“We are entering the age of enlightenment regarding concussions,” read a PowerPoint slide in the conference room at the Henry Mayo Center on Monday night.
That was the message of Monday’s youth sports concussion seminar. More education on the subject means less fear.
“When a concussion is managed correctly, hopefully it doesn’t lead to any long term consequences,” said Andrew M. Blecher, MD, a presenter at the seminar.
“It’s the ones that are managed incorrectly that get these bad outcomes and they’re almost always preventable when it comes down to teaching people what they need to do to prevent these bad outcomes.”
Blecher, along with Sarah Ehrsam, MA, ATC, the head athletic trainer at College of the Canyons, spoke for nearly two hours, briefing parents, fellow medical professionals and others involved in youth sports on the latest developments in youth sports concussions.
Knowing the rules that the CIF already has in place is important, the two medical professionals said. The CIF has been adding regulations from 2010 to 2017 to make sports safer for young athletes.
Before the season even begins, parents and athletes are to be distributed concussion and head injury information, which is required to be signed by the athlete and, if under 17, by a parent or guardian as well.
Coaches must also complete concussion education courses prior to the season.
If an athlete is suspected to have a head injury or concussion, they are to be removed from a practice or game and are not allowed to return until completing a return to play protocol and receiving written clearance from a doctor that they are cleared to play.
Parents must also be notified of the time of injury, the symptoms and any treatment provided to the athlete.
Nearly 90 percent of sports concussions are mild and symptoms dissipate in about one week, if the injury is handled properly, Blecher said.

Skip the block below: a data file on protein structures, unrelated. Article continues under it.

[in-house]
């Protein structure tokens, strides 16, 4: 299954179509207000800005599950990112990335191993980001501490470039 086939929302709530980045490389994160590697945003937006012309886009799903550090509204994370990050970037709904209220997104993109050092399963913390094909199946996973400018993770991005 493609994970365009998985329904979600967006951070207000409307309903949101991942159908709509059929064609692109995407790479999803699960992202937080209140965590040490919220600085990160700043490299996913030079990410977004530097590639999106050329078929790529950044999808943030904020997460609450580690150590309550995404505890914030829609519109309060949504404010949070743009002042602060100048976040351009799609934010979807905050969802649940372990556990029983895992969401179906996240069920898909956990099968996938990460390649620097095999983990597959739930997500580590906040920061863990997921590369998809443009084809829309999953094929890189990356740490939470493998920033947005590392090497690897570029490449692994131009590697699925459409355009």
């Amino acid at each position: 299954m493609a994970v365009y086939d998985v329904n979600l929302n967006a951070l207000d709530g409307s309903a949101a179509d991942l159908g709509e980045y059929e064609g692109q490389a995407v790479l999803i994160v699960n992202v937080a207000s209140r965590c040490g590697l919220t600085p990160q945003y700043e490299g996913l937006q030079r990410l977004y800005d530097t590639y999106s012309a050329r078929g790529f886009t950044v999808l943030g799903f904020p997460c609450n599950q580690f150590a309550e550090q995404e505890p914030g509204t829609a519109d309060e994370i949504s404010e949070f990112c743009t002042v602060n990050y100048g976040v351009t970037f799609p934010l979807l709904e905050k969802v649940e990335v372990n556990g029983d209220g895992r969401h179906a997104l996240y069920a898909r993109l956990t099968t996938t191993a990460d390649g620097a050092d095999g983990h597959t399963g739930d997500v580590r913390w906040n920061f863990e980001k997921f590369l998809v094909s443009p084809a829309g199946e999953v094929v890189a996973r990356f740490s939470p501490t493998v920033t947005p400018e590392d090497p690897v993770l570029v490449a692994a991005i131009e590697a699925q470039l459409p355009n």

“The mismanagement is the problem not necessarily participating in the sport,” Blecher said. “…If we can get things managed correctly through education to parents, coaches, athletes, administrators and get tighter control over what happens to these kids, then they’re not going to end up necessarily with long-term problems.”
Ehrsam urged parents to talk to their school’s athletic trainer if they have any questions about their child’s safety when it comes to sports.
“We’re staying on top of what is coming out new with the concussions,” she said. “So a parent doesn’t have to worry as much. They honestly have it easier at a high school. So use those athletic trainers.”
Both Blecher and Ehrsam noted that the perceived increase in concussions isn’t necessarily the fact that sports are becoming more unsafe, but rather that more concussions are being spotted because of better knowledge of the injury.
“We’re educating (athletes, coaches and parents), letting them know the signs and symptoms of a concussion, this is not a good thing, this isn’t normal, we need to let you recover from this,” Ehrsam said. “Then they can help us manage better.”
Plans are in the works for another concussion seminar on Saturday, Jan. 20.